The city of Philadelphia is moving forward with plans to demolish the beloved modernist stone pavilion in Columbus Square, affectionately referred to as the ‘Roundhouse’ (not to be confused with the Philadelphia Police Headquarters at 8th and Race Streets, also colloquially known as the ‘Roundhouse’). The building gained notoriety earlier this year when The Philadelphia Inquirer’s Inga Saffron attributed the building’s design to the late Elizabeth Hirsh Fleisher, the first woman architect in Philadelphia and one of the first in Pennsylvania. However, the Department of Parks and Recreation has expressed its doubt of Saffron’s claim, attributing the project to Fleisher’s partner Gabriel Roth instead. Some claim that the Roundhouse lacks historical significance without direct attachment to Fleisher, making it an easy target for demolition in the wake of a $2.8 million renovation of Columbus Square.
In a recent article for her column in the Inquirer, Saffron bluntly addressed the following questions: “Who’s right? And why should it matter at this late date?” Regardless of the architect’s identity, Saffron claims that the structure, which has been vacant since the city opened a larger recreational facility in 2005, deserves another chance. The whimsical modernist roof and hefty stone walls make it a unique time capsule from a bygone era, drawing parallels to Eero Saarinen’s MIT Chapel, which has long been praised as a treasure of mid-century modernism.
Since its completion in the 1960s, the Roundhouse served as an important center of community life for the surrounding neighborhood of Passyunk Square. Its single doorway opened into a small but inviting space in which park-goers could stop to rest, grab sporting equipment, and hold meetings. Even after years of vacancy, Passyunk Square residents have not forgotten the legacy of the Roundhouse; Philadelphia resident Jay Farrell launched a change.org petition to save the beloved pavilion, stating that “the Columbus Square Fleisher Pavilion is clearly a much-loved and familiar landmark in the Passyunk Square neighborhood of South Philadelphia and there is a strong desire among local residents to see it preserved and adaptively reused.” The petition has garnered over 2,500 signatures thus far.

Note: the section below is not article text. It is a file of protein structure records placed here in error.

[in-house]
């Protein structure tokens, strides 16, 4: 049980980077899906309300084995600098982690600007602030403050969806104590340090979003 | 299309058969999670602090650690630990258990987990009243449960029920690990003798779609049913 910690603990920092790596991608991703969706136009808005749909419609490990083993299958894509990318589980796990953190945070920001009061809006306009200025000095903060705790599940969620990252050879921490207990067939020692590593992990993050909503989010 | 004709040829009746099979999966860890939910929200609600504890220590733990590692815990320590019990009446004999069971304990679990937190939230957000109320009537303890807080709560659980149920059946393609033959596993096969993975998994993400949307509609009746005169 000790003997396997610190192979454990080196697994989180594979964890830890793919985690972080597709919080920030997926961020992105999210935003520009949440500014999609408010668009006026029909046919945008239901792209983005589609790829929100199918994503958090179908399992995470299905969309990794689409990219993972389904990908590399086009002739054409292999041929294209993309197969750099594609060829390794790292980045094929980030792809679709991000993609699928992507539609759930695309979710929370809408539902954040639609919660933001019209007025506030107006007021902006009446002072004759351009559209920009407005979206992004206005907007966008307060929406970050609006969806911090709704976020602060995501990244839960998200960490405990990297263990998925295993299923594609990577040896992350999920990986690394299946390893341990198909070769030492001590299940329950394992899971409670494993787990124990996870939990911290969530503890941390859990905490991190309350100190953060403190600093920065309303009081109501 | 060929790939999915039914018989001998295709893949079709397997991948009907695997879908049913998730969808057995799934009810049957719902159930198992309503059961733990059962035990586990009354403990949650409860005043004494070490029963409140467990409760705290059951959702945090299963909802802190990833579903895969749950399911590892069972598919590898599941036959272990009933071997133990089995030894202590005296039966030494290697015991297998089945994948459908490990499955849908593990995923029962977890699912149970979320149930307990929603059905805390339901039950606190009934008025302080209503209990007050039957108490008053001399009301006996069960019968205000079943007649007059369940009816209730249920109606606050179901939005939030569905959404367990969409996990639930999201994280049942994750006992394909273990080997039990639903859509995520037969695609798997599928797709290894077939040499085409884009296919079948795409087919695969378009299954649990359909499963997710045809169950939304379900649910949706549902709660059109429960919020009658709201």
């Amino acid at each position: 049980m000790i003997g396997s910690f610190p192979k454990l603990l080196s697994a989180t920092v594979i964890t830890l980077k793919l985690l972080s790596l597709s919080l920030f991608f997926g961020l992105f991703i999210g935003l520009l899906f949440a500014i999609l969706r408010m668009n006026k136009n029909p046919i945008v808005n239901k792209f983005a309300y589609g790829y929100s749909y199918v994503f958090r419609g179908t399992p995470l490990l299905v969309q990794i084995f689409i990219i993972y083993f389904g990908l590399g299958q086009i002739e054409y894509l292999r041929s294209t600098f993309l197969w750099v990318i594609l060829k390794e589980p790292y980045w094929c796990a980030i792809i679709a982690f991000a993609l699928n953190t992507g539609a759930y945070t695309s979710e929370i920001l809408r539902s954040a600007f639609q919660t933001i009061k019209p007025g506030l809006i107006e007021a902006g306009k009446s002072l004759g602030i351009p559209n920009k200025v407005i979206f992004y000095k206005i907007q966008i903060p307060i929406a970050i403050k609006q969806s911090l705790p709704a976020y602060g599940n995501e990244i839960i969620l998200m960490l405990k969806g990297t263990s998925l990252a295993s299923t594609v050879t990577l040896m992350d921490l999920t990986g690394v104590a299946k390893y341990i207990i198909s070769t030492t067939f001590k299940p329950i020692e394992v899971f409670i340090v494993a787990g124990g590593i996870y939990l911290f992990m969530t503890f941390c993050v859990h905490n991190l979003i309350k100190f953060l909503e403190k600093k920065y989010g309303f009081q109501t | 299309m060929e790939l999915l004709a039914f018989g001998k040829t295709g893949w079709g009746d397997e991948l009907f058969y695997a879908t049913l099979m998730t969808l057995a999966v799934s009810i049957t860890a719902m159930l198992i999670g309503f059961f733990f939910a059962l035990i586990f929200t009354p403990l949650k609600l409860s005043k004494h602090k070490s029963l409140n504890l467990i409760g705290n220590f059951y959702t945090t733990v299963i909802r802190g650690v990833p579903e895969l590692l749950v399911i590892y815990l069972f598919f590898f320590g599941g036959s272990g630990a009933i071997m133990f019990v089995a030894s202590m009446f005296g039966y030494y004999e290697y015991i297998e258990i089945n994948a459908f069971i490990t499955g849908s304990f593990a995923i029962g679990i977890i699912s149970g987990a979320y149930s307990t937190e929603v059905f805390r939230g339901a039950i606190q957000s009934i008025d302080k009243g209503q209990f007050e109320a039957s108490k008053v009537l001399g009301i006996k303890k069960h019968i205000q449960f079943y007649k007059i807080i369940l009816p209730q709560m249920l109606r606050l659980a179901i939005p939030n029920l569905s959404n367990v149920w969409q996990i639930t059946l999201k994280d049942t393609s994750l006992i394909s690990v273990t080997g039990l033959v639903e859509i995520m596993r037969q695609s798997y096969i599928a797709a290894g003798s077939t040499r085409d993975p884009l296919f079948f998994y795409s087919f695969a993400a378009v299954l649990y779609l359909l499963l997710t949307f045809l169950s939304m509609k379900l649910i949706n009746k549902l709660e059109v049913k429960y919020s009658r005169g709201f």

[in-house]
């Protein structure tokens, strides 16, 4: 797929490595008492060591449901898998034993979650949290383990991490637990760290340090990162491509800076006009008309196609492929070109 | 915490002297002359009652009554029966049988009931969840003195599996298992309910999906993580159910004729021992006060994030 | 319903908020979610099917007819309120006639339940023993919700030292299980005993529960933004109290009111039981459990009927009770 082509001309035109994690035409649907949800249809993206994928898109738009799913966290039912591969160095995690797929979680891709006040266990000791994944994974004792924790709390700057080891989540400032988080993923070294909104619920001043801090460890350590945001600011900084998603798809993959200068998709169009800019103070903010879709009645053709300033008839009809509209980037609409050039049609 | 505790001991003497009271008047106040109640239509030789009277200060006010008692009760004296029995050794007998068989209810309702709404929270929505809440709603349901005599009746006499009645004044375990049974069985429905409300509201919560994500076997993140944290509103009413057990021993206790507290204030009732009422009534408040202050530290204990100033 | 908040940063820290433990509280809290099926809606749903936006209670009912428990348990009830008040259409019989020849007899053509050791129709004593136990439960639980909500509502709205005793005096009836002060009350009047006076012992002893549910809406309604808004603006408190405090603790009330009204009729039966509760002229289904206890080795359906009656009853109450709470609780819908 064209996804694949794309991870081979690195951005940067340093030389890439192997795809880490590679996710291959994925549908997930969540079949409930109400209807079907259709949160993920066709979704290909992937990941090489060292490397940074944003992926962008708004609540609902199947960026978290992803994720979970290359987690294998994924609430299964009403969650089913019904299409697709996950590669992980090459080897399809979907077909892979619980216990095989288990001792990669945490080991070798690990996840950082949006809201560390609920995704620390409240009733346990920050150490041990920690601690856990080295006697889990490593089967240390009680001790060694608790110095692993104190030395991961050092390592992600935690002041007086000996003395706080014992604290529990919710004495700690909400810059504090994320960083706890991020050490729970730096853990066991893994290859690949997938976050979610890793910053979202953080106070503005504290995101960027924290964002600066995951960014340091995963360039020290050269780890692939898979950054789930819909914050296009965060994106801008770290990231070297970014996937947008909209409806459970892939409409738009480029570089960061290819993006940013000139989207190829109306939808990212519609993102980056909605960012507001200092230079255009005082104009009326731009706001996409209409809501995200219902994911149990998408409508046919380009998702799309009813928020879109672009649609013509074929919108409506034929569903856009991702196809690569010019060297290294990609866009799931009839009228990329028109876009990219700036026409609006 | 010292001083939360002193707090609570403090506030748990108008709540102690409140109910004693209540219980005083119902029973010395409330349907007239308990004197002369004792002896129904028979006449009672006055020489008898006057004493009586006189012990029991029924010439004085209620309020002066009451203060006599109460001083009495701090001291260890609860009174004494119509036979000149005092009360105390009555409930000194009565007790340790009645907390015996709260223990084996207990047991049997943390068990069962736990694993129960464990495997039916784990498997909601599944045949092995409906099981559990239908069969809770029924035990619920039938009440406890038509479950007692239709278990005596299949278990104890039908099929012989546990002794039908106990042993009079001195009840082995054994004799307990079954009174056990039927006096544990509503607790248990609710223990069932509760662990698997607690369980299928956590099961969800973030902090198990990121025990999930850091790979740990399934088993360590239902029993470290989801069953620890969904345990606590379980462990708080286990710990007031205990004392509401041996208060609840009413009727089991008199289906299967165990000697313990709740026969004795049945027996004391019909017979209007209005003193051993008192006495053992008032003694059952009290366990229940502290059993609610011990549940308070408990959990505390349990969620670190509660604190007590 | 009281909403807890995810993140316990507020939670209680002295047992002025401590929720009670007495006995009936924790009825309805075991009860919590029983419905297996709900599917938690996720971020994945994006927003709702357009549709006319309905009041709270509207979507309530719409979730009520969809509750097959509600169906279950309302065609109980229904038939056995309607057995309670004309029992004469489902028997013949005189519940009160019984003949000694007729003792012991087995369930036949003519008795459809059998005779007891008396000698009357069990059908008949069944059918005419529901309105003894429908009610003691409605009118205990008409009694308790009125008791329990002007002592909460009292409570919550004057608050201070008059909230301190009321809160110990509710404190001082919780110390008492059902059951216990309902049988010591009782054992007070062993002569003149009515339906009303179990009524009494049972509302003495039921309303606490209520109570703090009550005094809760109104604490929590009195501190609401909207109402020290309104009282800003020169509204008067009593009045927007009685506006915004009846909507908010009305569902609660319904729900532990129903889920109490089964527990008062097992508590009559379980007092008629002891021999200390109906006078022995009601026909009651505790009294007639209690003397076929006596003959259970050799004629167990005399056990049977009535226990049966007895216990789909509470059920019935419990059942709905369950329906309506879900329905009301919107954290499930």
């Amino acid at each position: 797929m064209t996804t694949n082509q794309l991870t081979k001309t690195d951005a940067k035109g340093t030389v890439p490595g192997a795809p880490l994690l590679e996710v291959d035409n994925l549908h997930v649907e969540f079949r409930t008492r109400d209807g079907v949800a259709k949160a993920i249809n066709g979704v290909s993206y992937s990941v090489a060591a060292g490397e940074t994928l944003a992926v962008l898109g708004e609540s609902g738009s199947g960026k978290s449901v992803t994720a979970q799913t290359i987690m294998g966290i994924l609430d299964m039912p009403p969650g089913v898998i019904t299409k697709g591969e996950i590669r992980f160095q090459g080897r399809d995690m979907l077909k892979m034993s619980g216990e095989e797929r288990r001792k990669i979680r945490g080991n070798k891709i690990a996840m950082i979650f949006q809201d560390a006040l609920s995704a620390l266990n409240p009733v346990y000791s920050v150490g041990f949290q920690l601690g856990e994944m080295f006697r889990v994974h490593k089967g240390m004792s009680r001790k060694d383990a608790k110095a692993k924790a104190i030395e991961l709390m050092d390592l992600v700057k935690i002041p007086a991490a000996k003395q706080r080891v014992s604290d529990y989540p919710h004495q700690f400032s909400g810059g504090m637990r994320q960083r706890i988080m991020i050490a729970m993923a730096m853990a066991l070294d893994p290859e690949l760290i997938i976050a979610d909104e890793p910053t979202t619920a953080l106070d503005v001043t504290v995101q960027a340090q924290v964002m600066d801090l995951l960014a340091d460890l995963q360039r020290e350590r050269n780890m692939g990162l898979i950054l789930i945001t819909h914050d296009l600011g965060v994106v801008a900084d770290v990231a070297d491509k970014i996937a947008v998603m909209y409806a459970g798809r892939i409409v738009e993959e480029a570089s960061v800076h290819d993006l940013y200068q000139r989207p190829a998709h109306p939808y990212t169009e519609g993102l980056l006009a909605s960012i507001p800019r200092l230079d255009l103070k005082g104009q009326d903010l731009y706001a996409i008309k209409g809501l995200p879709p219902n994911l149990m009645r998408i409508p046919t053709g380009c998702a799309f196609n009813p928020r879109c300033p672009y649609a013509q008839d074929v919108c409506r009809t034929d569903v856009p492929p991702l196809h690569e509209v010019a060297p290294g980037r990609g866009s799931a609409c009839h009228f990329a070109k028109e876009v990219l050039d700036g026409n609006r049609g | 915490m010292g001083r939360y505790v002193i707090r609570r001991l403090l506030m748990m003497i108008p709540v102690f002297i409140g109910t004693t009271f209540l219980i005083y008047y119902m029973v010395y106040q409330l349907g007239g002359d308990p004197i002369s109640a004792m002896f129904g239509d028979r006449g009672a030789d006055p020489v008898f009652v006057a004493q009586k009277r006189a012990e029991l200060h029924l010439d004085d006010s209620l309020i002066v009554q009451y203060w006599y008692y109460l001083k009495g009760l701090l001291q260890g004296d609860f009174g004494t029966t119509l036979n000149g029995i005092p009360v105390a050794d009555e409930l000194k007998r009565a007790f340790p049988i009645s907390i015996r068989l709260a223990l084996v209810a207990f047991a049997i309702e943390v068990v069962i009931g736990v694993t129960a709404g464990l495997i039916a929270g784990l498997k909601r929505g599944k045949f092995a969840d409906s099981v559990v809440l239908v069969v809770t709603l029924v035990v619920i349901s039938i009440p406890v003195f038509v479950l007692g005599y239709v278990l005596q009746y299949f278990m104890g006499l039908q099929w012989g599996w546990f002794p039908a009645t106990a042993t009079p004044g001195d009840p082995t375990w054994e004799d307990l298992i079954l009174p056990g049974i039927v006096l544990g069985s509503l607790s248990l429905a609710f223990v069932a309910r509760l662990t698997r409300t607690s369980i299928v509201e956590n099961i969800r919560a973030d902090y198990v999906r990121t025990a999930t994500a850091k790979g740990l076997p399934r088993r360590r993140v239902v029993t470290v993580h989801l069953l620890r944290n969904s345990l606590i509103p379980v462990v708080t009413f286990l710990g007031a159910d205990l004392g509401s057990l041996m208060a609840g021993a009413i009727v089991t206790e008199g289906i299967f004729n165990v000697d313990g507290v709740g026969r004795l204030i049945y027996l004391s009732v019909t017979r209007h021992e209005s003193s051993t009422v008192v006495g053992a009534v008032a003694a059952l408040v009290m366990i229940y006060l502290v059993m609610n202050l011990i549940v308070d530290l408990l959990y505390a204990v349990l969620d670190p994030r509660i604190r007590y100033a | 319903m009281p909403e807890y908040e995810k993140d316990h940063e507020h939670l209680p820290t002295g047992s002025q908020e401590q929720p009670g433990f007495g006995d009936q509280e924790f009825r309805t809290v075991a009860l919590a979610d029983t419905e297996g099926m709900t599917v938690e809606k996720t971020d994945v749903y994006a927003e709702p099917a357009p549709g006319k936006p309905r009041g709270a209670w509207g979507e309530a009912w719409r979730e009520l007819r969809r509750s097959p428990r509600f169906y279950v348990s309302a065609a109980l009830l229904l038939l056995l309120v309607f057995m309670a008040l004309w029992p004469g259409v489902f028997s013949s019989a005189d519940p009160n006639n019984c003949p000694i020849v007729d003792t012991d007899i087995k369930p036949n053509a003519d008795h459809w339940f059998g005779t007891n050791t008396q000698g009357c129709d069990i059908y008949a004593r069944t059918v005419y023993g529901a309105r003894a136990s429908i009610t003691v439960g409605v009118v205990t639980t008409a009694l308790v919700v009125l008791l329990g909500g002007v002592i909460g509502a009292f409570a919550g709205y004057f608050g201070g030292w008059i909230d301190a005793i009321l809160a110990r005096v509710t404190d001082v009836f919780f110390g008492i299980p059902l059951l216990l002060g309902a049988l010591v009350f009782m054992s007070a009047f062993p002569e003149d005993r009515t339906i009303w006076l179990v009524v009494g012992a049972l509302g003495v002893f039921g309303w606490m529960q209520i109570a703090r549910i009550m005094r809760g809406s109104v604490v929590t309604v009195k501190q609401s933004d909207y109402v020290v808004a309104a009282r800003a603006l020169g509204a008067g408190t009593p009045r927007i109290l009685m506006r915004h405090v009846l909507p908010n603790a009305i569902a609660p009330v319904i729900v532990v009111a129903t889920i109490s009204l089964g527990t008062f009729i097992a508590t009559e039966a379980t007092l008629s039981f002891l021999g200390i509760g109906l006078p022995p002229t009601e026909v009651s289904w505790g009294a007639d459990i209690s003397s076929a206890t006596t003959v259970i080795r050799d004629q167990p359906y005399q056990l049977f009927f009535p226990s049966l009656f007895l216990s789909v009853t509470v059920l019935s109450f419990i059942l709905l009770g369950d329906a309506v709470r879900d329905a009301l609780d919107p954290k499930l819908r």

While the future of the building remains unclear, the story of the Roundhouse has sparked important conversations about the unsung contributions of women architects and how we determine the historical significance of buildings.